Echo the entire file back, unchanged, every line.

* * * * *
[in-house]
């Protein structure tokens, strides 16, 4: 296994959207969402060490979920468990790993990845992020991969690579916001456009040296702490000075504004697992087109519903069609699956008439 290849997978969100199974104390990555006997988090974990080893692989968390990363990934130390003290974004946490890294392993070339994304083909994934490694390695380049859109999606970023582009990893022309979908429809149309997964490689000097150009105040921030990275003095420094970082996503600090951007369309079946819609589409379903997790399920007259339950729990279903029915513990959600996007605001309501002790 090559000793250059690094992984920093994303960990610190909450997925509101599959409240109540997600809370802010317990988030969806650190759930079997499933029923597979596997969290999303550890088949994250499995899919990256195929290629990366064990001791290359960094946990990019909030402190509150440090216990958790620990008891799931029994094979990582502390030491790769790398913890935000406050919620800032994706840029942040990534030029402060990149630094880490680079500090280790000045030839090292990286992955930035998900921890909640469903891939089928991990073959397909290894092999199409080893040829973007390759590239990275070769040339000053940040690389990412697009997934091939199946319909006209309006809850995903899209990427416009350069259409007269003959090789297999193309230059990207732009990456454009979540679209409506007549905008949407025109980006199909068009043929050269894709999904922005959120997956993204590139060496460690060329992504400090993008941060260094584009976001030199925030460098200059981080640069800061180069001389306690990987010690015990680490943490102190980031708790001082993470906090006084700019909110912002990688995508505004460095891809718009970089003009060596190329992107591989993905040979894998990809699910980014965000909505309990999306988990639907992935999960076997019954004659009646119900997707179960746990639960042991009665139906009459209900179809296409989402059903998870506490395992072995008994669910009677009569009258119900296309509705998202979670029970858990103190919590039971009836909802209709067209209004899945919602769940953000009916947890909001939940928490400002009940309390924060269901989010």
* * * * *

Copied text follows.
[in-house]
């Protein structure tokens, strides 16, 4: 296994959207969402060490979920468990790993990845992020991969690579916001456009040296702490000075504004697992087109519903069609699956008439 290849997978969100199974104390990555006997988090974990080893692989968390990363990934130390003290974004946490890294392993070339994304083909994934490694390695380049859109999606970023582009990893022309979908429809149309997964490689000097150009105040921030990275003095420094970082996503600090951007369309079946819609589409379903997790399920007259339950729990279903029915513990959600996007605001309501002790 090559000793250059690094992984920093994303960990610190909450997925509101599959409240109540997600809370802010317990988030969806650190759930079997499933029923597979596997969290999303550890088949994250499995899919990256195929290629990366064990001791290359960094946990990019909030402190509150440090216990958790620990008891799931029994094979990582502390030491790769790398913890935000406050919620800032994706840029942040990534030029402060990149630094880490680079500090280790000045030839090292990286992955930035998900921890909640469903891939089928991990073959397909290894092999199409080893040829973007390759590239990275070769040339000053940040690389990412697009997934091939199946319909006209309006809850995903899209990427416009350069259409007269003959090789297999193309230059990207732009990456454009979540679209409506007549905008949407025109980006199909068009043929050269894709999904922005959120997956993204590139060496460690060329992504400090993008941060260094584009976001030199925030460098200059981080640069800061180069001389306690990987010690015990680490943490102190980031708790001082993470906090006084700019909110912002990688995508505004460095891809718009970089003009060596190329992107591989993905040979894998990809699910980014965000909505309990999306988990639907992935999960076997019954004659009646119900997707179960746990639960042991009665139906009459209900179809296409989402059903998870506490395992072995008994669910009677009569009258119900296309509705998202979670029970858990103190919590039971009836909802209709067209209004899945919602769940953000009916947890909001939940928490400002009940309390924060269901989010």